Member of Parliament for St Lucy Denis Kellman has hit back at his critics who took him to task for opening his business during a national shutdown on Wednesday, resulting from the passage of Tropical Storm Matthew.
Kellman’s St Elmo’s Moon Town was among a few businesses which defied the order issued by the Department of Emergency Management for everyone to remain indoors until the all-clear was given.
Attorney General and Minister of Home Affairs Adriel Brathwaite branded their actions “irresponsible”. However, Kellman, who is Minister of Housing, said at the time that his Cabinet colleague’s criticism did not pertain to him as he was simply “accommodating some people like any normal country shop would”.
And in a Facebook post last evening, Kellman charged that those criticizing his actions were “jealous” that his “mall” was able to serve customers on the day.
“Moontown’s Hardware would like to thank all its critics who wanted services and could not get them, but were jealous because our mall was opened to serve Lucy’s children and her friends. We were there for you during [Tropical storm] Tomas [in 2010] and you praised us; during the flooding in Holetown you were happy that we were opened. I am sorry that we sold nails etc for you.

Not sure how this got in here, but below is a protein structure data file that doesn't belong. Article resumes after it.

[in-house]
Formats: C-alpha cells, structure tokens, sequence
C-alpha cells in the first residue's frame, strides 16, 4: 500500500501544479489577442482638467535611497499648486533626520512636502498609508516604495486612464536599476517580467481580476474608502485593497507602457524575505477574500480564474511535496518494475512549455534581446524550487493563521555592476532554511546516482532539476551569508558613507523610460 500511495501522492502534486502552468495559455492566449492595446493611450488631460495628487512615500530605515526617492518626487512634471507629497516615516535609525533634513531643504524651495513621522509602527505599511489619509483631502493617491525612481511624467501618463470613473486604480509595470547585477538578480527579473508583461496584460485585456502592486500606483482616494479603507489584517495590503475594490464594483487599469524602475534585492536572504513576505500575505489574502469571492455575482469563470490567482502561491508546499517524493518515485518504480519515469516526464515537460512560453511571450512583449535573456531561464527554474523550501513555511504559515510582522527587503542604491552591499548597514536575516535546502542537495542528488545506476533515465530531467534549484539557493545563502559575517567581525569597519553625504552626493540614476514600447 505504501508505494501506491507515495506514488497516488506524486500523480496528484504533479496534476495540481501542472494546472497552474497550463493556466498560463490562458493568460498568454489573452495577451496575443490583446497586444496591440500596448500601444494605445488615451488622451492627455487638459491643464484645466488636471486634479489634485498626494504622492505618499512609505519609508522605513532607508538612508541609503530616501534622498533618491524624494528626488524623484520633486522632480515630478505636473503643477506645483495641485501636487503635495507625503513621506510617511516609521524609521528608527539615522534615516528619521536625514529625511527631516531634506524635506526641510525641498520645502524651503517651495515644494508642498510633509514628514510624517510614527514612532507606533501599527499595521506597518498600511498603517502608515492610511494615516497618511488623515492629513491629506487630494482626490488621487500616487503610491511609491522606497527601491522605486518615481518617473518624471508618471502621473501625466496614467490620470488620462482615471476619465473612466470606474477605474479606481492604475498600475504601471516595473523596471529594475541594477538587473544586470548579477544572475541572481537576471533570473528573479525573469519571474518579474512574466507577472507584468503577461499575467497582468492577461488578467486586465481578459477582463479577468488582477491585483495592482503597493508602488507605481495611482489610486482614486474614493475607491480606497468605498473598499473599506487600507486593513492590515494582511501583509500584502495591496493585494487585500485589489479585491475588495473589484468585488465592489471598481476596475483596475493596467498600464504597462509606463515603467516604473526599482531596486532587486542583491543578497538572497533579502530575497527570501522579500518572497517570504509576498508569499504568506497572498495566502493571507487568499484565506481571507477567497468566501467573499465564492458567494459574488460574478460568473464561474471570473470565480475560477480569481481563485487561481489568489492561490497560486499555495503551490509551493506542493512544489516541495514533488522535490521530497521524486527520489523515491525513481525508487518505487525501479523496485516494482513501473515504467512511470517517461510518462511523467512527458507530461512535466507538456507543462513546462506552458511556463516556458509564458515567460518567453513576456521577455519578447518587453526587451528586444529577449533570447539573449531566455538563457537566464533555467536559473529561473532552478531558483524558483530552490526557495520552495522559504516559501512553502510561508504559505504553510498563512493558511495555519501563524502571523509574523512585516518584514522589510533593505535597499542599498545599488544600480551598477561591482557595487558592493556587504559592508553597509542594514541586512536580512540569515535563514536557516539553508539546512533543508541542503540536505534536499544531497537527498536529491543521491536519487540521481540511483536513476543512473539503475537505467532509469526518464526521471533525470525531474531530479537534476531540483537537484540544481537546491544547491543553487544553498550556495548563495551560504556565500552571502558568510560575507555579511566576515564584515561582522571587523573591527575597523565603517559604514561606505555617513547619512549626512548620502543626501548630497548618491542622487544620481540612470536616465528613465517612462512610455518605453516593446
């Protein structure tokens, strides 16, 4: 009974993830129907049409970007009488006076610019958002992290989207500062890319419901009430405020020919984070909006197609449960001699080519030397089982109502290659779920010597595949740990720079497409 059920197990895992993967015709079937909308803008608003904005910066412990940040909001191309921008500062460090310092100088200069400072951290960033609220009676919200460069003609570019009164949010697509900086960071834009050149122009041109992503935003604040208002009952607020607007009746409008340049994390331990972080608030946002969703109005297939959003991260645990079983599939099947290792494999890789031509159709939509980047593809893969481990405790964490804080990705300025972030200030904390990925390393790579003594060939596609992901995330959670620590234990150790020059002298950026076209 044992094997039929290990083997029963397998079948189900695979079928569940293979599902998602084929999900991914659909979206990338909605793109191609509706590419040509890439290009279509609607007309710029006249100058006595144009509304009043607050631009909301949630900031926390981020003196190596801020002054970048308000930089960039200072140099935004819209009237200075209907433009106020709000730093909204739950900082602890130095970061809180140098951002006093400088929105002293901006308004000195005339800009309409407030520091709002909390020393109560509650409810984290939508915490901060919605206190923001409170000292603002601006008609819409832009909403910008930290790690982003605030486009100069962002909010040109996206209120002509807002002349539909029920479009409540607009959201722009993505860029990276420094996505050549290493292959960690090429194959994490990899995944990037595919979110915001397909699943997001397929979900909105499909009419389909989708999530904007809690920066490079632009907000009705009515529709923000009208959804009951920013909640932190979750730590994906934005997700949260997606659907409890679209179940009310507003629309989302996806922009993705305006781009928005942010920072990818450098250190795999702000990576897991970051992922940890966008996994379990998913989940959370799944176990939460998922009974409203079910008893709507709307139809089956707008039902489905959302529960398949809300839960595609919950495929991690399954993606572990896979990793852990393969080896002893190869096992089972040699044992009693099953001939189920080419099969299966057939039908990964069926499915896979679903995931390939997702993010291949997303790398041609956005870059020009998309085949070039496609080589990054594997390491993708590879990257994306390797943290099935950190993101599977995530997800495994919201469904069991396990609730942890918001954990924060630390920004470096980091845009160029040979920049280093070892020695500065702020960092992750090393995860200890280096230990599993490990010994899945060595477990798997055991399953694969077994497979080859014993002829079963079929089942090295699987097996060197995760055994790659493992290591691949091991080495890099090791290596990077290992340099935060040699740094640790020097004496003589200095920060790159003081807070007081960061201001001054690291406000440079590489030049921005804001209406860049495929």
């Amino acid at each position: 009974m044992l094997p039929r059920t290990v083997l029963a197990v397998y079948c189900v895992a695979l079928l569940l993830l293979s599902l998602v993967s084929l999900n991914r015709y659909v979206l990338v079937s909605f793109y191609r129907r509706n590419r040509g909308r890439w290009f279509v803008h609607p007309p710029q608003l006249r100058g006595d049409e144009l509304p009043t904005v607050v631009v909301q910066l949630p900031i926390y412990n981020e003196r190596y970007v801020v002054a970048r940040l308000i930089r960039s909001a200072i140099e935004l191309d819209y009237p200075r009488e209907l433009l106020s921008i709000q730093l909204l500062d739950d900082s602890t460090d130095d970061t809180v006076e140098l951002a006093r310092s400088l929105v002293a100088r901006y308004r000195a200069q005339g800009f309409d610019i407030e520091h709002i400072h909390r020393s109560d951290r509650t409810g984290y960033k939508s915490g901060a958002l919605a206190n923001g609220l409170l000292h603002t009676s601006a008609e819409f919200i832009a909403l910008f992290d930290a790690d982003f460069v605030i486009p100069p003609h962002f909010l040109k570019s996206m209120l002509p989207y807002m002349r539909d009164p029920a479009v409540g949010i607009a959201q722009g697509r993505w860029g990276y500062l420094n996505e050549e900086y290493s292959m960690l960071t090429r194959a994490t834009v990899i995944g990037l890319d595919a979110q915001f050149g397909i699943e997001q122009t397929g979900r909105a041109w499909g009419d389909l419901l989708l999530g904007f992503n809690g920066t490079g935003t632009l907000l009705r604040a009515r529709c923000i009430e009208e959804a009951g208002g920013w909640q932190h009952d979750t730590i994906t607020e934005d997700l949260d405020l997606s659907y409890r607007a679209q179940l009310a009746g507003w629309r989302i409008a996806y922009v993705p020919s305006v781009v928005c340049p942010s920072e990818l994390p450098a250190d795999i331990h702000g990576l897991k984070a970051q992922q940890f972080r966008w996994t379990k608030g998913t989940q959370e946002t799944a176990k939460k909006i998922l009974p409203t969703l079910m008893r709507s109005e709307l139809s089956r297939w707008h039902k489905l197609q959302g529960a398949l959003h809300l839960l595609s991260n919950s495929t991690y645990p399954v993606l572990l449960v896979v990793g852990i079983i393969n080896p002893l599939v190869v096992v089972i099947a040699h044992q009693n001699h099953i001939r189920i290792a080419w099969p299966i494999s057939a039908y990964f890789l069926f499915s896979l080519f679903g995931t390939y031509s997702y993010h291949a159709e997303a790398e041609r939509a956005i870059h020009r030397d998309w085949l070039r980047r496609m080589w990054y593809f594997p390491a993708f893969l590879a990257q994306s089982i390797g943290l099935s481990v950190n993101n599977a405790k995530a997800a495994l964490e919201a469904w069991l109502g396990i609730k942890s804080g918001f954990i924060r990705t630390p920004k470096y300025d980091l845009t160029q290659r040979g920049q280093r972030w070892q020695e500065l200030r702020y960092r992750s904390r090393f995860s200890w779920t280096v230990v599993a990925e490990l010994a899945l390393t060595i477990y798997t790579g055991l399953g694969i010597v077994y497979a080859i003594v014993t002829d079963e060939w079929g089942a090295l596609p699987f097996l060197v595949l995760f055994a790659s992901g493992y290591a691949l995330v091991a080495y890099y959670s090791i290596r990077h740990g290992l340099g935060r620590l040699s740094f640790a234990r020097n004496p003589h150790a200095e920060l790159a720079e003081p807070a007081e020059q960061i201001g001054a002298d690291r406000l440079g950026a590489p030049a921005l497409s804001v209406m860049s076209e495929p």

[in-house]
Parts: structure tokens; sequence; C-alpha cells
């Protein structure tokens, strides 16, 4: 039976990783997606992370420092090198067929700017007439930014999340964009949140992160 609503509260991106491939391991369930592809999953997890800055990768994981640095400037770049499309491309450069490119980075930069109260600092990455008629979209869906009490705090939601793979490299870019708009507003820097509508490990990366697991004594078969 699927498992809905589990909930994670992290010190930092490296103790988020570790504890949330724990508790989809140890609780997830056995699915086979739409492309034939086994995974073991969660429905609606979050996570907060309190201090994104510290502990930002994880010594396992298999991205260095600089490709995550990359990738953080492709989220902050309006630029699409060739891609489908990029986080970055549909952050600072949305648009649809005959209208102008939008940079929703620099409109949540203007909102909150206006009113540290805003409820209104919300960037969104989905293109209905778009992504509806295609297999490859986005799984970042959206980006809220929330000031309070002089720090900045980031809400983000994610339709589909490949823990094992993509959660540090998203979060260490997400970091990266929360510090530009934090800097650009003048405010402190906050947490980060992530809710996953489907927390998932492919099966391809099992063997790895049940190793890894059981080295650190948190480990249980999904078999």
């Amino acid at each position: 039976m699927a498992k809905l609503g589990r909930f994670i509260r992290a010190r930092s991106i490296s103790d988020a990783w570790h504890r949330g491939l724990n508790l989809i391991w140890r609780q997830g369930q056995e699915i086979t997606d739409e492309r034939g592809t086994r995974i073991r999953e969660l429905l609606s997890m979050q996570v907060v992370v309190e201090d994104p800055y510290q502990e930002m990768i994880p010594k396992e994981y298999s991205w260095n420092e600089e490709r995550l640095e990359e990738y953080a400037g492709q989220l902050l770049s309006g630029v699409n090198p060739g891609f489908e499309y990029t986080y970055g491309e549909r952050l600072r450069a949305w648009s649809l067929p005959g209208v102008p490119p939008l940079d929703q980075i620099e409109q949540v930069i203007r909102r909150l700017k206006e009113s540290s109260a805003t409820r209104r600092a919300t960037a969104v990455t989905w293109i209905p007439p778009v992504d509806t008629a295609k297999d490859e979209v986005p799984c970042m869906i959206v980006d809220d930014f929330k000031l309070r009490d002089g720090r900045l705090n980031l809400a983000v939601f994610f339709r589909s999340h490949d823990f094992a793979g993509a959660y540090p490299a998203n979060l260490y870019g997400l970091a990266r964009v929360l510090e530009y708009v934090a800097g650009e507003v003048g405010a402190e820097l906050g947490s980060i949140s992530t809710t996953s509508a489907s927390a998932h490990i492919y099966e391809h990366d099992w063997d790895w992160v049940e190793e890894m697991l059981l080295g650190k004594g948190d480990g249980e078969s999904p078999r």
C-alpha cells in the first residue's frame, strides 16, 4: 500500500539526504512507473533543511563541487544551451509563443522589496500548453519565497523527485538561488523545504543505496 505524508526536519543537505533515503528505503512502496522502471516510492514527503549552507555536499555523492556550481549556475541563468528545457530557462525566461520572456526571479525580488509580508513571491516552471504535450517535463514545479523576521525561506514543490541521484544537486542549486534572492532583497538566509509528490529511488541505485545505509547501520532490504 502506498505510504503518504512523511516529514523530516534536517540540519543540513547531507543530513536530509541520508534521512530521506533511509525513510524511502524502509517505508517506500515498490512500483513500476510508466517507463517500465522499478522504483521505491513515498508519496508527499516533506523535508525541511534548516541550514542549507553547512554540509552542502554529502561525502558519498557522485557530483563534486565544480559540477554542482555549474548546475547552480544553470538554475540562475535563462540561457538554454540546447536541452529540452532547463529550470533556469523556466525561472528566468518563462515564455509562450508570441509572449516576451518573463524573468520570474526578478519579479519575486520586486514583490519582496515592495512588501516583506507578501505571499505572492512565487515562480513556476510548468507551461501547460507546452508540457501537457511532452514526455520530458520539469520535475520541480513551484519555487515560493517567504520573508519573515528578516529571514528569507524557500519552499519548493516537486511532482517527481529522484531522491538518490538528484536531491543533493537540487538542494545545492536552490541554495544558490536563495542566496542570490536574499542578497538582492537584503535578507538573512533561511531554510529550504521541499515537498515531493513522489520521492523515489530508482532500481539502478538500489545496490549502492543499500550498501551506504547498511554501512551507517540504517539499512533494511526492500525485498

“The next time if the staff are there for you I hope I do not hear how I am rich now and do not like poor people. When you hear the experienced people say they went hungry because we let them down, do not blame me,” he said.
The Government MP posted the statements on the heels of a Cabinet meeting to discuss concerns over the businesses opening during a storm.
In a separate post, the Minister of Housing and Lands also thanked “those who came out to give moral support to the staff who came out while the owners were sleeping and to ensure the senior citizens in need were looked after”.
Other business places that were criticized for opening during the storm included Carlton & A1 Supermarkets and Lemongrass Noodle Bar & Grill.
Sealy noted that the Attorney General was examining the matter with a view to possibly making it mandatory to comply with orders to shut down.